Archive for December 10th, 2009

Immanuel – God With Us

Thursday, December 10th, 2009

עִמָּנוּאֵל

Ἐμμανουήλ

This is how the birth of Jesus Christ came about: His mother Mary was pledged to be married to Joseph, but before they came together, she was found to be with child through the Holy Spirit. Because Joseph her husband was a righteous man and did not want to expose her to public disgrace, he had in mind to divorce her quietly.

But after he had considered this, an angel of the Lord appeared to him in a dream and said, “Joseph son of David, do not be afraid to take Mary home as your wife, because what is conceived in her is from the Holy Spirit. She will give birth to a son, and you are to give him the name Jesus, because he will save his people from their sins.”

All this took place to fulfill what the Lord had said through the prophet: “The virgin will be with child and will give birth to a son, and they will call him Immanuel”—which means, “God with us.”

When Joseph woke up, he did what the angel of the Lord had commanded him and took Mary home as his wife. But he had no union with her until she gave birth to a son. And he gave him the name Jesus.

Matthew 1:18-25 (New International Version)

Middle-Class, Get Ready for Health Care ‘Sticker Shock’

Thursday, December 10th, 2009

Looks like Obama and the Dems are going to hit us hard on this one. No surprise there.

WASHINGTON — Health care overhaul now looks like it really will happen, with a compromise coming together in the Senate to give uninsured Americans options they’ve never had before. But it won’t be a free ride.

Have your checkbooks and credit cards ready. There’s a price for health care security — particularly for solid middle-class households, who wouldn’t get much help with premiums.

President Barack Obama hailed the Senate agreement Wednesday, building expectations that the yearlong fight over revamping health care had finally come down to the bill now emerging.

That measure, like the Medicare prescription drug benefit that passed when Republicans ran Washington, would offer consumers a dizzying lineup of health plan choices — with different costs and benefits.

“People who need to buy coverage as individuals and small employers are going to have a lot more in the way of attractive health insurance options, and they won’t have to worry about whether their medical condition precludes them from being covered,” said policy expert Paul Ginsburg, who heads the nonpartisan Center for Studying Health System Change.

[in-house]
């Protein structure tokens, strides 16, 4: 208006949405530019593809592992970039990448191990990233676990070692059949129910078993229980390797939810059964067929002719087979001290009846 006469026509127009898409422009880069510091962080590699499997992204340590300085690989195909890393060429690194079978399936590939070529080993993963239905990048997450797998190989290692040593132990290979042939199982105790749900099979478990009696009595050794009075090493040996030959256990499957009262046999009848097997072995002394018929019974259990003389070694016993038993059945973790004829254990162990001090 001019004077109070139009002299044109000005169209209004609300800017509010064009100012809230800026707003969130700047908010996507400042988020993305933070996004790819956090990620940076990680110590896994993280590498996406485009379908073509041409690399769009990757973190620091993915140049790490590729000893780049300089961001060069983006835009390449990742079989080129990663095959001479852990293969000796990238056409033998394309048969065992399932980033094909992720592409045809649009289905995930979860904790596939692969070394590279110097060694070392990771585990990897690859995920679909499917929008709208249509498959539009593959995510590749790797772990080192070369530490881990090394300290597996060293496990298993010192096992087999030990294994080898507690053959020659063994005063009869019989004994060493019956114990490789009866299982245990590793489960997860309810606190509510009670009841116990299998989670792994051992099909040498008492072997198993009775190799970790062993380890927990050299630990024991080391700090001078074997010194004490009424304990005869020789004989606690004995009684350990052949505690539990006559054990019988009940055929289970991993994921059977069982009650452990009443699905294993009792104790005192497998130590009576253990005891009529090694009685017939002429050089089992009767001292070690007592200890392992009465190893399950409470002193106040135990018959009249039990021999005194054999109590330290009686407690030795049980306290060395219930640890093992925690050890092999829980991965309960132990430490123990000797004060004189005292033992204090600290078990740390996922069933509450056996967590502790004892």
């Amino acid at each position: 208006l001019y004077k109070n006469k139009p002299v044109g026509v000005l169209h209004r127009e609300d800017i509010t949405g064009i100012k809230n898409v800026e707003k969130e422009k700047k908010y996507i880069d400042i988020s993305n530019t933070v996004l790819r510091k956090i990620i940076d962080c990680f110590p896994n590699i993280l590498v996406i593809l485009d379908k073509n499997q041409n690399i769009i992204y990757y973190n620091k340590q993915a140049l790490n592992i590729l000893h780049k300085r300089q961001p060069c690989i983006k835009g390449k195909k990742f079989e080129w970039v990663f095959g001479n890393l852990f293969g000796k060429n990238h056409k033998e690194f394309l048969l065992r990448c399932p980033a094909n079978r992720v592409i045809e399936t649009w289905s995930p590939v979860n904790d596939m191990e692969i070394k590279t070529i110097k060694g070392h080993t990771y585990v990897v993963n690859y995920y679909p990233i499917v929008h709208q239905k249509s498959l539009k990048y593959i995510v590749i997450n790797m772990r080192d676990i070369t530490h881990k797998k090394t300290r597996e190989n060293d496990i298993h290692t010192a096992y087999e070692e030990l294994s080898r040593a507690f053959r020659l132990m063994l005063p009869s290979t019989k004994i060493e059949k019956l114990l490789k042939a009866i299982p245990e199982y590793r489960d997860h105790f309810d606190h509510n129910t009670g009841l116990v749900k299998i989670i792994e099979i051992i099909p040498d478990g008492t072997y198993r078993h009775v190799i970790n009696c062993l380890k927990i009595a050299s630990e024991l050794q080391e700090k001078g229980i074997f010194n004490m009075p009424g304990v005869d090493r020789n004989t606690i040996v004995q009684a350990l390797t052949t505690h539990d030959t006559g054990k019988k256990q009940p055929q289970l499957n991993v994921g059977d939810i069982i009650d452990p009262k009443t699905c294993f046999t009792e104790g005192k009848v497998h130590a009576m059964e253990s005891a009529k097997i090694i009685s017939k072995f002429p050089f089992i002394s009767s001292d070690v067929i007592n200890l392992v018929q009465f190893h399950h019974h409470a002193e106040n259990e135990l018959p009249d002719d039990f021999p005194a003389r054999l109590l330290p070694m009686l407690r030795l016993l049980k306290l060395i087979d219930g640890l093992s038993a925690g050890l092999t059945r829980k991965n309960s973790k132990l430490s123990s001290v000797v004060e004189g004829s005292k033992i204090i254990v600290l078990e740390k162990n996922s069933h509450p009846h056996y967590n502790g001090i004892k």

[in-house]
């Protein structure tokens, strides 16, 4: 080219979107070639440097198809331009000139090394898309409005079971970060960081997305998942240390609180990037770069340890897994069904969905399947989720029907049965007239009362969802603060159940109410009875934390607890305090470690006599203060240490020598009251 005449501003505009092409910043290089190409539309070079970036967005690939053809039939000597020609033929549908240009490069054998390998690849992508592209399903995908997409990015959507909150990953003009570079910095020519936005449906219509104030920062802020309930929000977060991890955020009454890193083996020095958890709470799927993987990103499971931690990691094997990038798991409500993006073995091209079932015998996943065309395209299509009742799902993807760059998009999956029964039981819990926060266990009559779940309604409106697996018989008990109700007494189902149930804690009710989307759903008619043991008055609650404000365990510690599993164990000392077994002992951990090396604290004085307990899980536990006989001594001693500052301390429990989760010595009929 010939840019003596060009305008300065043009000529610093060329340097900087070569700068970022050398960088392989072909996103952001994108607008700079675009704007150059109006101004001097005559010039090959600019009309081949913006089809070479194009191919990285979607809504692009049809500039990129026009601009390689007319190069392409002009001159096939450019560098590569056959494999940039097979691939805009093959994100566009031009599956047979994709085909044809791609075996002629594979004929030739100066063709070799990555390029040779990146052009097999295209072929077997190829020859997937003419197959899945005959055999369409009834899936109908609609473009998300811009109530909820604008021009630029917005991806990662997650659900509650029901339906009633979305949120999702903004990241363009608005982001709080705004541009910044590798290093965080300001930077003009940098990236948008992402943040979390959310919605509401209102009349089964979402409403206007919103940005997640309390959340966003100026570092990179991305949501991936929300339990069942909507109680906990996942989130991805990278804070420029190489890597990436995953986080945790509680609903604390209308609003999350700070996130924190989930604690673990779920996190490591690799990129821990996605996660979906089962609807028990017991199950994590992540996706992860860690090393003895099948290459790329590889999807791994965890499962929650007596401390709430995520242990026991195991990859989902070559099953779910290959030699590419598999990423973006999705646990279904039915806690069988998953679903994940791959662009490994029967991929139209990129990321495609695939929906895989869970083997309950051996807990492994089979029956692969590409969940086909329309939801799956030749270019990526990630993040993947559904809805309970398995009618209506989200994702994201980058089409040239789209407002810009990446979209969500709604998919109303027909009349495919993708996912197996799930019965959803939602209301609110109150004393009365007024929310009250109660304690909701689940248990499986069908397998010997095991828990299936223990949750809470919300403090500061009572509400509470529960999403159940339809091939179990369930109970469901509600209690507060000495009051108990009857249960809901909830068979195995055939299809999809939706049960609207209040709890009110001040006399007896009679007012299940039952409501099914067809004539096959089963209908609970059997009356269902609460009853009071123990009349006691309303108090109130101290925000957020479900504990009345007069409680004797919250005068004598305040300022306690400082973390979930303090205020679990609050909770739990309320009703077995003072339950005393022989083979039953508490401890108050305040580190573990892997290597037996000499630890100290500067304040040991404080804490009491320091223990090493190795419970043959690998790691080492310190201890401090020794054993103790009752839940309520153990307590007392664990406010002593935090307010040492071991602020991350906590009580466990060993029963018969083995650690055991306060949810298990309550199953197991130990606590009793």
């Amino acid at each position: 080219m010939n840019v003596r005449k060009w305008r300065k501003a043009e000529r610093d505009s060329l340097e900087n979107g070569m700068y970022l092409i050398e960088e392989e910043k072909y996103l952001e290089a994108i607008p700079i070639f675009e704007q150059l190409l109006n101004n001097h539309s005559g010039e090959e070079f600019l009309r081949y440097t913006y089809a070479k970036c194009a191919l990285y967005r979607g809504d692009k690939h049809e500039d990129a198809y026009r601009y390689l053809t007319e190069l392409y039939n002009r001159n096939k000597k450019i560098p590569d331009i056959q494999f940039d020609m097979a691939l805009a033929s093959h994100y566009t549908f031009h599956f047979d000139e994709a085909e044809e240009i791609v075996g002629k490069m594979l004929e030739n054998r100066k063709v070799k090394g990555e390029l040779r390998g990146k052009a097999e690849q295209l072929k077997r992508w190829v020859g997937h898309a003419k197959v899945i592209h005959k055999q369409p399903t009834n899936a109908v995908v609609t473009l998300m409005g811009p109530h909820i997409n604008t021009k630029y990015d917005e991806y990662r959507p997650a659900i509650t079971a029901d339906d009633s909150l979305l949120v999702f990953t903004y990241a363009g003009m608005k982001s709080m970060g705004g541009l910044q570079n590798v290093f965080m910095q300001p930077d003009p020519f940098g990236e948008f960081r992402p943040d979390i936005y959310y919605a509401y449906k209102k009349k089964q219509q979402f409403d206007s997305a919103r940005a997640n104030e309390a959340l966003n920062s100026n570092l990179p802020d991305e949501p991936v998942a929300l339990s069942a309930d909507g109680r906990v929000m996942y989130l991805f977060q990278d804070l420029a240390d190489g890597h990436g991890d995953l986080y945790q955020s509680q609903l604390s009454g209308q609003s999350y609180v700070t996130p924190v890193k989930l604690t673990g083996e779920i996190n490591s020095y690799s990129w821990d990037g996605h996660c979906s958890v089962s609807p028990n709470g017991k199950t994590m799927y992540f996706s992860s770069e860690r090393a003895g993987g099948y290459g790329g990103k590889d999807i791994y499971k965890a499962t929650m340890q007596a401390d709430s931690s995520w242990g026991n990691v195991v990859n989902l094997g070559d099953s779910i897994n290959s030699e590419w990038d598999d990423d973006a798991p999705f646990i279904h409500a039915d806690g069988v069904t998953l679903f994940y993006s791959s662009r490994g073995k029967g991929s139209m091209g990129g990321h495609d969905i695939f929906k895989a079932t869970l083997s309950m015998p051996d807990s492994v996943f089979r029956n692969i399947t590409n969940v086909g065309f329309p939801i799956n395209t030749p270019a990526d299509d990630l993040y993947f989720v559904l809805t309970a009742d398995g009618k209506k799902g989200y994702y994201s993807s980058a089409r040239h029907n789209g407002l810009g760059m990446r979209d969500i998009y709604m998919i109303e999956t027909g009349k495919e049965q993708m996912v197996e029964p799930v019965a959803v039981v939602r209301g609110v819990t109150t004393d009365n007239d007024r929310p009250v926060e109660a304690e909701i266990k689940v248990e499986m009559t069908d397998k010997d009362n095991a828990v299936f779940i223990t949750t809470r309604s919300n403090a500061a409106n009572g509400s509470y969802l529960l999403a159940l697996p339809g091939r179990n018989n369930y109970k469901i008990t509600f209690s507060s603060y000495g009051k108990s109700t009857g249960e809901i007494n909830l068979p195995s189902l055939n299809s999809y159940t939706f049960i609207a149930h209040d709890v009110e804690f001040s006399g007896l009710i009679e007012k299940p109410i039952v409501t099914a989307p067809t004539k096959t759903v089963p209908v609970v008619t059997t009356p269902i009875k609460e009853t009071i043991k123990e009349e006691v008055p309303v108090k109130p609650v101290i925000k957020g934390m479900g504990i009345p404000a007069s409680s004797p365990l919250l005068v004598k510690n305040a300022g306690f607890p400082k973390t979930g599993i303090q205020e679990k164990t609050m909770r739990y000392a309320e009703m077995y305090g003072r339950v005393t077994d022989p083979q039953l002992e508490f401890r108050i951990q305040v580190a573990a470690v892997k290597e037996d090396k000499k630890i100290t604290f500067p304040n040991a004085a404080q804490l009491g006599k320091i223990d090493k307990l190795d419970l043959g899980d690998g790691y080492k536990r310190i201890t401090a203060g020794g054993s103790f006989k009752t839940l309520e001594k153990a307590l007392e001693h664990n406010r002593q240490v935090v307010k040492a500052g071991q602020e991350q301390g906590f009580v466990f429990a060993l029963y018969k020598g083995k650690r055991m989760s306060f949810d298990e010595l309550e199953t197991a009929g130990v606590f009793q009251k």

The downside: “Sticker shock is going to come to some.”

Get ready for a whole new set of trade-offs.

For example, people in their 50s and early 60s, when health problems tend to surface, are likely to pay less than they would now. Those in their 20s and 30s, who get the best deals today, will face higher premiums, though for better coverage.

The tentative deal by Democratic senators would give millions of Americans the option of signing up for private plans sponsored by the federal employee health system, which covers some 8 million, including members of Congress. The compromise, which also offers people age 55 to 64 the option of buying into Medicare, appears to have given Democrats a way around the deal-breaker issue of a new government plan to compete with private carriers. Senators continued to debate for a 10th day, with Democrats pushing to pass the bill by Christmas.

The 2,074-page Senate bill will grow even longer as amendments are considered, but the basic outlines of the legislation most likely to pass are becoming clearer.

The overhaul will be phased in slowly, over the next three to four years. But eventually all Americans will be required to carry coverage or face a tax penalty, except in cases of financial hardship. Insurers won’t be able to deny coverage to people with health problems, or charge them more or cut them off.

Most of the uninsured will be covered, but not all. As many as 24 million people would remain uninsured in 2019, many of them otherwise eligible Americans who still can’t afford the premiums. Lawmakers propose to spend nearly $1 trillion over 10 years to provide coverage, most of the money going to help lower-income people. But a middle-class family of four making $66,000 would still have to pay about 10 percent of its income in premiums, not counting co-payments and deductibles.